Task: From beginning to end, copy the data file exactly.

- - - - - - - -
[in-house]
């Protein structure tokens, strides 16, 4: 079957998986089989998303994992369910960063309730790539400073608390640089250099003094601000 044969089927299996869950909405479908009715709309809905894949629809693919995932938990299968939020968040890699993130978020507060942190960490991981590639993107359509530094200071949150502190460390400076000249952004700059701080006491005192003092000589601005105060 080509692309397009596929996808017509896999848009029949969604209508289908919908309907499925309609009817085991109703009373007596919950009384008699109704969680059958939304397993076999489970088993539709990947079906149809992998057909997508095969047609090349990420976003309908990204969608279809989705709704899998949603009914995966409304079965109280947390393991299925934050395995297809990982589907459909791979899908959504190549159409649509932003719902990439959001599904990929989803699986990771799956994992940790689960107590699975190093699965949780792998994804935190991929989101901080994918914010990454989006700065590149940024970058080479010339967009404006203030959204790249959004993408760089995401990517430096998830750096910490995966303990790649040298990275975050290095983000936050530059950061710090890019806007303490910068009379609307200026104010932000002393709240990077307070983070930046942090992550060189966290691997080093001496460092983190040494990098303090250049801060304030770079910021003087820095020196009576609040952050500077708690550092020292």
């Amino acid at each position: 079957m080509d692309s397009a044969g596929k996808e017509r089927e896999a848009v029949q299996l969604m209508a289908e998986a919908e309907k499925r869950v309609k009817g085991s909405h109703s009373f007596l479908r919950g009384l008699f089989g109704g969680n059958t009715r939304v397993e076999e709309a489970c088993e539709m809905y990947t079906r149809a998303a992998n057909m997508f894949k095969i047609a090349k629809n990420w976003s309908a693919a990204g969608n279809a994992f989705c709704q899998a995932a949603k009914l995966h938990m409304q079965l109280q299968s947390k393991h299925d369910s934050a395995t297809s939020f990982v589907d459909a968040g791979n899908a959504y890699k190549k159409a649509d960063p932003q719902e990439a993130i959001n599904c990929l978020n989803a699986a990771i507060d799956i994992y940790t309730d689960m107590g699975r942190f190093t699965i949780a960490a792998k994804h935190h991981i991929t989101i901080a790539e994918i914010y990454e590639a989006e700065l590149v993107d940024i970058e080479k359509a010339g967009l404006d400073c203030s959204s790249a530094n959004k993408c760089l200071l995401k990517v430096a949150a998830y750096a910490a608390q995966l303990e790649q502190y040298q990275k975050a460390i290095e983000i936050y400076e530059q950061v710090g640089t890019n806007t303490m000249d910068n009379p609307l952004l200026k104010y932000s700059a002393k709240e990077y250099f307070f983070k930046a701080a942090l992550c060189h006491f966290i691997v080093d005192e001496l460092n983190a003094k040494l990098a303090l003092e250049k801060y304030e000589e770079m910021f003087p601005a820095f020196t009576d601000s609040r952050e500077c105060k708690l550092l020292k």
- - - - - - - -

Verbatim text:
[in-house]
């Protein structure tokens, strides 16, 4: 079957998986089989998303994992369910960063309730790539400073608390640089250099003094601000 044969089927299996869950909405479908009715709309809905894949629809693919995932938990299968939020968040890699993130978020507060942190960490991981590639993107359509530094200071949150502190460390400076000249952004700059701080006491005192003092000589601005105060 080509692309397009596929996808017509896999848009029949969604209508289908919908309907499925309609009817085991109703009373007596919950009384008699109704969680059958939304397993076999489970088993539709990947079906149809992998057909997508095969047609090349990420976003309908990204969608279809989705709704899998949603009914995966409304079965109280947390393991299925934050395995297809990982589907459909791979899908959504190549159409649509932003719902990439959001599904990929989803699986990771799956994992940790689960107590699975190093699965949780792998994804935190991929989101901080994918914010990454989006700065590149940024970058080479010339967009404006203030959204790249959004993408760089995401990517430096998830750096910490995966303990790649040298990275975050290095983000936050530059950061710090890019806007303490910068009379609307200026104010932000002393709240990077307070983070930046942090992550060189966290691997080093001496460092983190040494990098303090250049801060304030770079910021003087820095020196009576609040952050500077708690550092020292």
């Amino acid at each position: 079957m080509d692309s397009a044969g596929k996808e017509r089927e896999a848009v029949q299996l969604m209508a289908e998986a919908e309907k499925r869950v309609k009817g085991s909405h109703s009373f007596l479908r919950g009384l008699f089989g109704g969680n059958t009715r939304v397993e076999e709309a489970c088993e539709m809905y990947t079906r149809a998303a992998n057909m997508f894949k095969i047609a090349k629809n990420w976003s309908a693919a990204g969608n279809a994992f989705c709704q899998a995932a949603k009914l995966h938990m409304q079965l109280q299968s947390k393991h299925d369910s934050a395995t297809s939020f990982v589907d459909a968040g791979n899908a959504y890699k190549k159409a649509d960063p932003q719902e990439a993130i959001n599904c990929l978020n989803a699986a990771i507060d799956i994992y940790t309730d689960m107590g699975r942190f190093t699965i949780a960490a792998k994804h935190h991981i991929t989101i901080a790539e994918i914010y990454e590639a989006e700065l590149v993107d940024i970058e080479k359509a010339g967009l404006d400073c203030s959204s790249a530094n959004k993408c760089l200071l995401k990517v430096a949150a998830y750096a910490a608390q995966l303990e790649q502190y040298q990275k975050a460390i290095e983000i936050y400076e530059q950061v710090g640089t890019n806007t303490m000249d910068n009379p609307l952004l200026k104010y932000s700059a002393k709240e990077y250099f307070f983070k930046a701080a942090l992550c060189h006491f966290i691997v080093d005192e001496l460092n983190a003094k040494l990098a303090l003092e250049k801060y304030e000589e770079m910021f003087p601005a820095f020196t009576d601000s609040r952050e500077c105060k708690l550092l020292k």